A Terrorist Who Was Not Alone
Waves of shock and alarm have been rolling through Israel in the wake of the November 1 arraignment of a West Bank settler, Florida-born Yaacov “Jack” Teitel, on murder, assault and weapons charges stretching back over 12 years. Police and other officials call it the latest case of the elusive malady known as Jewish terrorism.
Security sources tell reporters that the case is unusual, perhaps unique, because of the suspect’s apparent ability to operate undetected for years, executing a string of well-planned attacks seemingly single-handedly. Also unusual is his wide range of alleged targets: not just Arabs but also left-wing Jews, Jews practicing Christianity and possibly gays.
The case has prompted a flurry of Israeli soul-searching and finger-pointing. Liberals claim an atmosphere of messianic religious nationalism makes West Bank settlements a breeding ground for extremist violence. Settlers accuse liberals and the media of demonizing an entire community because of isolated acts by a few misfits. Both sides ask why the security services took so long to nab Teitel.
If answers are scarce, that’s partly because memories are short. A quarter-century after the mass arrest of the notorious Jewish Underground in 1984, Jewish anti-Arab violence has become a routine aspect of West Bank unrest, yet each new case somehow comes as a surprise. True, it’s not nearly as widespread or deadly as Palestinian anti-Israeli terrorism, but it’s far more common than usually thought. What’s truly unusual about the Teitel case is that terrorism is called by its name, and that there’s been an arrest. Most assaults by settlers against Palestinians yield cursory investigations, no arrests and no public memory, except among the victims.
A study released in 1994 by the Israeli human rights group B’Tselem found that between 1988 and 1993, during the first intifada, 62 Palestinians were killed by settlers, compared with 117 Israeli civilians and 64 security personnel killed by Palestinians (plus 1,145 Palestinians killed by Israeli security forces). Examining 48 of those 62 Palestinian deaths, the study found 13 cases that went to trial, yielding one murder conviction. Another nine brought convictions on lesser offenses; the rest remained unresolved.
A government study released in 1984, led by Deputy Attorney General Yehudit Karp, examined 70 Palestinian complaints of attacks by settlers between May 1981 and April 1982. Fully 53 complaints ended in no government action, due to lack of evidence or “absence of public interest.” Karp charged that the army and government systematically overlooked or downplayed settler violence against Arabs.
In 2007, an Israeli rightist group, Honenu (“Pardon Us”), gave the government a list of Jewish security prisoners — mostly convicted terrorists — whose release it demanded in the event that Palestinian prisoners were freed in exchange for Gilad Shalit. The list included 37 names.
It was in 1984, the year of the Karp Report, that the concept of Jewish terrorism first received widespread notice, following the mass arrest of the so-called Jewish Underground. Their crimes included car-bomb attacks on three Palestinian mayors, leaving two severely maimed, plus attempted bombings of Arab commuter buses and an armed assault on an Islamic college campus, killing three students and wounding 40. In all 25 persons were arrested, mostly prominent leaders of the Gush Emunim settler movement. Most were sentenced to 20 years to life; nearly all were paroled or pardoned by 1990.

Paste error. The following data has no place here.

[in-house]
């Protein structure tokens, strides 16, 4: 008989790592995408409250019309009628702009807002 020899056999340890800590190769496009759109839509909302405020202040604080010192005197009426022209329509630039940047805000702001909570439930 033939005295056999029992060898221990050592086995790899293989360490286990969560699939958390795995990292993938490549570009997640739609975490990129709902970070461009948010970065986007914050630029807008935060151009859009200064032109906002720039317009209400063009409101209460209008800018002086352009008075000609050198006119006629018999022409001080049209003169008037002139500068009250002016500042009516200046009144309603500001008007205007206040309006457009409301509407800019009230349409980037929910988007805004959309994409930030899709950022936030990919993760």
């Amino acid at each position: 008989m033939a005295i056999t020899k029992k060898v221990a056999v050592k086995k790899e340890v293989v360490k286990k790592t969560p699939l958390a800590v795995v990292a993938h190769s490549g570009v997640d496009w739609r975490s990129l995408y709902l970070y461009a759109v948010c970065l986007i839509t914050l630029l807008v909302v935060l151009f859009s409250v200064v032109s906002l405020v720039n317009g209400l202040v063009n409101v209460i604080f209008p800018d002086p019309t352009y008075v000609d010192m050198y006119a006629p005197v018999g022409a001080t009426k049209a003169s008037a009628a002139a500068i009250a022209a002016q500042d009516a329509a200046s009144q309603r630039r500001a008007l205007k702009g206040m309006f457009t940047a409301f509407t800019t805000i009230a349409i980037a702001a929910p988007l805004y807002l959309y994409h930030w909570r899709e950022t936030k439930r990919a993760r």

To most Israelis and foreign Middle East watchers, Jewish terrorism consists of the dimly remembered Jewish Underground, plus the 1994 killing of 29 Arab worshippers in Hebron by Brooklyn-born Baruch Goldstein and the assassination of Yitzhak Rabin in 1995.
But that’s only a fraction of the total. Many more were forgotten or barely noticed even at the time. During the 1984 Jewish Underground furor, two other, unrelated terror cells were rounded up, but they merged in the public mind into one confusing incident: a group of Kahanists convicted of bus bombings and shootings and a group of kabbalists convicted of trying to blow up the mosques on the Temple Mount.
Another organized group was rounded up in 2003, following a two-year spree of roadside shootings, killing eight, and the bombing of an Arab girls’ middle school that wounded 11. Nine men were eventually convicted, but the case unfolded too slowly to make a splash. More important, media coverage focused sympathetically on one suspect, Yitzhak Pass, whose 10-month-old daughter Shalhevet was murdered by a Palestinian sniper in 2001, sparking the group’s formation.
Several highly publicized crimes never registered with the public as terrorism because they were immediately dismissed by officials as acts of deranged individuals — even though the suspects were later found sane, convicted of terrorist acts and given life sentences. The best known: Alan Goodman, a Baltimore-born soldier who opened fire on the Temple Mount in 1982, killing two guards and wounding nine others; and Ami Popper, a Rishon Letziyon youth who gunned down seven Arab day-laborers at a bus stop in 1990. He’s since become a hero of the far right.
It’s an unpleasant story, but an essential one. If we don’t remember the past, we can’t understand the present. We often speak of the sacred duty of remembrance, but memories are tricky things.
Contact J.J. Goldberg at [email protected], and follow his blog at blogs.forward.com/jj-goldberg